San Francisco's HCSO: Excepted Benefits
The San Francisco's Office of Labor Standards Enforcement has issued another FAQ relating to compliance with its Health Care Security Ordinance (HCSO) and the Affordable Care Act (ACA). This particular FAQ specifically addresses the provision of excepted benefits. According to this guidance, excepted benefits for purposes of HCSO expenditures include:
- Limited-scope dental and vision benefits;
- Medical indemnity insurance;
- Long-term, nursing home, home health, or community-based care; and
- Limited-scope specific disease or illness coverage.
Employers can provide any of these excepted benefits to employees directly, through insurance, or through an excepted health reimbursement arrangement (“excepted HRA”) to satisfy the HCSO’s health care expenditure requirement in limited circumstances. Generally, to use the excepted HRA concept, the plan must have been put in place by the beginning of the initial plan year; but according to the FAQ, an employer has until March 31, 2014 to accomplish this. An employer interested in using an excepted HRA to satisfy the HCSO requirement should review the FAQ carefully.
Employer contributions to an excepted benefit HRA are deemed to satisfy the HCSO obligation if they are ‘reasonably calculated’ to benefit those employees working an average of 20 hours per week; and, as long as all other conditions of a stand-alone HRA are satisfied, including the notice requirement and the requirement to maintain coverage for 24 months following termination (see prior Benefit Beat articles, San Francisco’s HCSO: More FAQs on HRAs and 2014 Resources (12/11/13) and Updates: San Francisco’s HCSO and New Family Friendly Leave Benefits (11/5/13)). Whether the employer can take credit for contributions to an excepted HRA for individuals whose hours exceed 20 per week will depend on the facts and circumstances and can only be taken after the money has actually been reimbursed to the individual.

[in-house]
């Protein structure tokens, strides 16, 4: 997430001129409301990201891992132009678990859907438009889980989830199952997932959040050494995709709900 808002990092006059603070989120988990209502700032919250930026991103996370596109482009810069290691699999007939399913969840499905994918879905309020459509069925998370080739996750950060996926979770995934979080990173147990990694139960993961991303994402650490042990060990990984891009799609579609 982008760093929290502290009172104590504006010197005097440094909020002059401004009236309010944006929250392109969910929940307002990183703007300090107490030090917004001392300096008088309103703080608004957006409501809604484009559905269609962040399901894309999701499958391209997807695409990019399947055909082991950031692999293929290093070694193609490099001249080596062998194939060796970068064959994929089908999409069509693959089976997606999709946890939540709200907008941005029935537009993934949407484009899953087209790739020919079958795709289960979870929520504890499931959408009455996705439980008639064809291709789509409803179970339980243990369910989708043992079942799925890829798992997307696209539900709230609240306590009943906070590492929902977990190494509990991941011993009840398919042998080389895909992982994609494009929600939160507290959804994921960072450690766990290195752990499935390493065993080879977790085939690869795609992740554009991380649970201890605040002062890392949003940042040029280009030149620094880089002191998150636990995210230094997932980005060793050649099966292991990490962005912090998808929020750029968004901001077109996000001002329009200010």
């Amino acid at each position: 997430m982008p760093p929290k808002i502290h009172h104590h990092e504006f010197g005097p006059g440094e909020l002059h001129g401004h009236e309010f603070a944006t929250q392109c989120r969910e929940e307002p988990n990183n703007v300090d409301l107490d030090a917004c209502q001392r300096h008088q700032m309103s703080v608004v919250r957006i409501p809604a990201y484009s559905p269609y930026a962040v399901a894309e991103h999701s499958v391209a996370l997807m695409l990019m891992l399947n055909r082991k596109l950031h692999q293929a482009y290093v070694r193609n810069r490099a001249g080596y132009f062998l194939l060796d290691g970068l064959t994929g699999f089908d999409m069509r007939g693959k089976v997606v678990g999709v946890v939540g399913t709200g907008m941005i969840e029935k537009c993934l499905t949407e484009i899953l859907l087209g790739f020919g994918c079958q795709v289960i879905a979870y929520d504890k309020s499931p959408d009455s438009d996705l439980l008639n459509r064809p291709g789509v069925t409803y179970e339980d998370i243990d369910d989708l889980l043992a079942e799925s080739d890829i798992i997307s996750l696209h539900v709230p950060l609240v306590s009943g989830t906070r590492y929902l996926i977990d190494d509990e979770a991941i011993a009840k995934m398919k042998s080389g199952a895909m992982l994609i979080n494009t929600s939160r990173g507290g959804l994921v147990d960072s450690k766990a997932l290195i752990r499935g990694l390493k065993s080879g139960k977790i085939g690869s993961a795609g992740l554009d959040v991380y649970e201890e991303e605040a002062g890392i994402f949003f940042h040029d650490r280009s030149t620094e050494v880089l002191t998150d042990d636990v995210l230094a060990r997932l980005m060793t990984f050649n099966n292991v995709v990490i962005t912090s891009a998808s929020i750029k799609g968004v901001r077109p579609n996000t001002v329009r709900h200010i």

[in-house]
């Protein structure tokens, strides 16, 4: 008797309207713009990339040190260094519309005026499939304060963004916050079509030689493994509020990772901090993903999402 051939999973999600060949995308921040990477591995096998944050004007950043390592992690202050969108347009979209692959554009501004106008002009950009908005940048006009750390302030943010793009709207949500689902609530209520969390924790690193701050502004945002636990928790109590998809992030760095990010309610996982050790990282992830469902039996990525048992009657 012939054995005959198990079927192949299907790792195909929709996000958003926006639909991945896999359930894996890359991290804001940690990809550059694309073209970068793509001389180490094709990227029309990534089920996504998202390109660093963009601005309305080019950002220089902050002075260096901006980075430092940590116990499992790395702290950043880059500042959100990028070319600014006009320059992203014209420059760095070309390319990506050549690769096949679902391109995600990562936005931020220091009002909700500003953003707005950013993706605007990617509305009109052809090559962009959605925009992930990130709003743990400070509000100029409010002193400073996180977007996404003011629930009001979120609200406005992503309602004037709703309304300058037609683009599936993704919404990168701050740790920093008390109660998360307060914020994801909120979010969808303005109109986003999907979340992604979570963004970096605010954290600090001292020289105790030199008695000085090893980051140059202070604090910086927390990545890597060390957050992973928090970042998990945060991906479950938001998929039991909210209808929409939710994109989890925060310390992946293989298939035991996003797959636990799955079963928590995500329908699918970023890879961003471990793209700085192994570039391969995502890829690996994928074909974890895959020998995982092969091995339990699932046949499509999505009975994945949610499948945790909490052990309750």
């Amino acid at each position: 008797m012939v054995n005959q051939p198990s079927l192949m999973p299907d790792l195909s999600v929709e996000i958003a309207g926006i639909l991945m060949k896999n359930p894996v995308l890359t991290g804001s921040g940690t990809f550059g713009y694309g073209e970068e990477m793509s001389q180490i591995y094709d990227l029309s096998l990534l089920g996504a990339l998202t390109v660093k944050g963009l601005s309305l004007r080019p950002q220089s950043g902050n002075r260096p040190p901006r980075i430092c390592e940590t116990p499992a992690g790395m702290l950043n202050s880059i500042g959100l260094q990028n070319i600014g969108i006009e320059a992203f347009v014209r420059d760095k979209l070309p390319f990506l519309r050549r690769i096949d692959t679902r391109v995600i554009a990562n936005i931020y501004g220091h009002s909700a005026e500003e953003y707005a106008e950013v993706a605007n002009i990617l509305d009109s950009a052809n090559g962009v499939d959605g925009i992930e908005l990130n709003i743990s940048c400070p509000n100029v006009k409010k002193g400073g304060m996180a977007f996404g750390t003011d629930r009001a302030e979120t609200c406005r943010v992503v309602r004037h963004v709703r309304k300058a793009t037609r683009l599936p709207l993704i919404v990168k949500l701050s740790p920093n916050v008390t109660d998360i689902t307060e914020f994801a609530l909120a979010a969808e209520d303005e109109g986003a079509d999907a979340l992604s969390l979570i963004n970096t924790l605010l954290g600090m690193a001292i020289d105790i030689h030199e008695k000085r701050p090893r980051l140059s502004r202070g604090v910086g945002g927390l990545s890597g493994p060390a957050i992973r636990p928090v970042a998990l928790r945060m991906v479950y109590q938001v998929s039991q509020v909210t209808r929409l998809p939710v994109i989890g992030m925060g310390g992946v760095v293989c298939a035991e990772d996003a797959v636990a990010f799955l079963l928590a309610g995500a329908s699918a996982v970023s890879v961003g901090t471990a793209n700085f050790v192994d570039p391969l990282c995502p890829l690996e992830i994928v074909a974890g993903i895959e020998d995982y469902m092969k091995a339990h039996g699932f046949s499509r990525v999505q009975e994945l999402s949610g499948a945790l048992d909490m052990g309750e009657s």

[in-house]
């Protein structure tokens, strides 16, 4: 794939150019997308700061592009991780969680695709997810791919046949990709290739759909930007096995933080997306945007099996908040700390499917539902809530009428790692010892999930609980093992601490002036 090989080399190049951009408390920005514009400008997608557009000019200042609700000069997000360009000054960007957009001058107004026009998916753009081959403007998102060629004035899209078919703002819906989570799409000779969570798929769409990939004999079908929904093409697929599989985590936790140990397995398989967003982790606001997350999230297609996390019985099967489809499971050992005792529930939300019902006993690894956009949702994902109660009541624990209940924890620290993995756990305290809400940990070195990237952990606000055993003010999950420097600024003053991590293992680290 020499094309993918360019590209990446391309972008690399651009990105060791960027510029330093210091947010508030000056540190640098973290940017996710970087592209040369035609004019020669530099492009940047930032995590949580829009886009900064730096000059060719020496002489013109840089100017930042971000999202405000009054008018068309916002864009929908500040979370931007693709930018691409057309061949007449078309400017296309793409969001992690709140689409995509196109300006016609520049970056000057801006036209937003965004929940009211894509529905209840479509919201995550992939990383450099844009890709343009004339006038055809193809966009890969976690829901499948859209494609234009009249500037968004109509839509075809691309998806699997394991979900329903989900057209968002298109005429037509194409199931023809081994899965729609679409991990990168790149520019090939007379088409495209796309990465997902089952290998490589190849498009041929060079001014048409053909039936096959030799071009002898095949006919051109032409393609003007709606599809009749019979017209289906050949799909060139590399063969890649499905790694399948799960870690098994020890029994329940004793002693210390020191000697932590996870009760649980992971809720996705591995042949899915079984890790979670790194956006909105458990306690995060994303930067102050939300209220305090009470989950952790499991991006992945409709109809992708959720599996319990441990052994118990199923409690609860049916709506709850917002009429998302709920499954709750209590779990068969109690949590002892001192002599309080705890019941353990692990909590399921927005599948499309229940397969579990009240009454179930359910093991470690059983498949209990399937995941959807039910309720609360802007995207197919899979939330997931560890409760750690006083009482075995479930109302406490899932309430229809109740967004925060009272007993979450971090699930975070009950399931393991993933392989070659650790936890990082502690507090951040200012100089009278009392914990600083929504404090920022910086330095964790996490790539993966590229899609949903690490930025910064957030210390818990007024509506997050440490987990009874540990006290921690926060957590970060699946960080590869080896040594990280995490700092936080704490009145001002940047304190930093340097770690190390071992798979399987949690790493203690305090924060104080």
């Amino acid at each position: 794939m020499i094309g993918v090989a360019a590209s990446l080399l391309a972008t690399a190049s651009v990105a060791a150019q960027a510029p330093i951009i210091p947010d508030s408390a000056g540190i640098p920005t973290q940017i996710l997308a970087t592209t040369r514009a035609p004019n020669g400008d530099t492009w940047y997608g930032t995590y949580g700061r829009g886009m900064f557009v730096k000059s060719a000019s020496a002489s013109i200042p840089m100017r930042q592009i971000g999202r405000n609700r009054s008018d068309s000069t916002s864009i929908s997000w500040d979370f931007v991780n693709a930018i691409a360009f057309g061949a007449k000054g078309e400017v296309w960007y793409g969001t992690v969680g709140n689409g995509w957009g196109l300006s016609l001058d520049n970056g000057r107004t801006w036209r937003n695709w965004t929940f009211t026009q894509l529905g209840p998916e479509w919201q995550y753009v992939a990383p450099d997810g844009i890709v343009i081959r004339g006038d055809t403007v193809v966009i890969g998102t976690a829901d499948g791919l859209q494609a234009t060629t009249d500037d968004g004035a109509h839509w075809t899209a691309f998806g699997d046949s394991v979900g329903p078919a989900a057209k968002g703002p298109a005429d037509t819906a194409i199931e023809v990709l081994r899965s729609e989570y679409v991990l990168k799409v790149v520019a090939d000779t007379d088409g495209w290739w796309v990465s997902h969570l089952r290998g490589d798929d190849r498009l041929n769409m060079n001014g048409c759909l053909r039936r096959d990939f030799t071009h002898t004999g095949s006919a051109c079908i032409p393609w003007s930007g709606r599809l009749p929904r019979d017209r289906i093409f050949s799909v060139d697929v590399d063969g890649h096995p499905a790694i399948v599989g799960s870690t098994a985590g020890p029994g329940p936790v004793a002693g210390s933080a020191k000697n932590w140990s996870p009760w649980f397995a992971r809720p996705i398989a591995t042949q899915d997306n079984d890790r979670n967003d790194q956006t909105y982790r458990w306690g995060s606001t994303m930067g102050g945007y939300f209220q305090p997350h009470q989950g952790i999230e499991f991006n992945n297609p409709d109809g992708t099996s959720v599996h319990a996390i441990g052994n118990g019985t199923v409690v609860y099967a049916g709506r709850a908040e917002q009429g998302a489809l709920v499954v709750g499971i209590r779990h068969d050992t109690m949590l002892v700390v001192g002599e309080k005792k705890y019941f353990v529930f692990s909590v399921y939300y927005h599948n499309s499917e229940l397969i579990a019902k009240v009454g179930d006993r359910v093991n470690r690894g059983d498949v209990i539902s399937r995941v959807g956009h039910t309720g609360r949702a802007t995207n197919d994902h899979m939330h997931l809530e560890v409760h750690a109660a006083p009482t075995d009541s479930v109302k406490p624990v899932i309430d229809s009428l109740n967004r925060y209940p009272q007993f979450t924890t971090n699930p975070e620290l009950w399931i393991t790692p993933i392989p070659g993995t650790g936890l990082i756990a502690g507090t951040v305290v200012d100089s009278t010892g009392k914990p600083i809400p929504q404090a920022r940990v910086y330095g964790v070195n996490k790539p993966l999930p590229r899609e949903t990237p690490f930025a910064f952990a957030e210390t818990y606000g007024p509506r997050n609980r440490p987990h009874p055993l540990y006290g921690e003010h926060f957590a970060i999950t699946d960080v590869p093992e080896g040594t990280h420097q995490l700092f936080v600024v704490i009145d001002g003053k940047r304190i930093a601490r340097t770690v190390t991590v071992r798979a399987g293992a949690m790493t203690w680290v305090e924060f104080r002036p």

Many questions remain on the prudence of using an excepted HRA to satisfy the HCSO obligation. It is very important to understand that an excepted HRA will not satisfy the employer’s shared responsibility requirement imposed by the ACA. It may be that using the excepted HRA will only be appropriate for individuals working fewer than 30 hours per week; or perhaps for employers employing fewer than 50 employees and not subject to the employer shared responsibility requirement.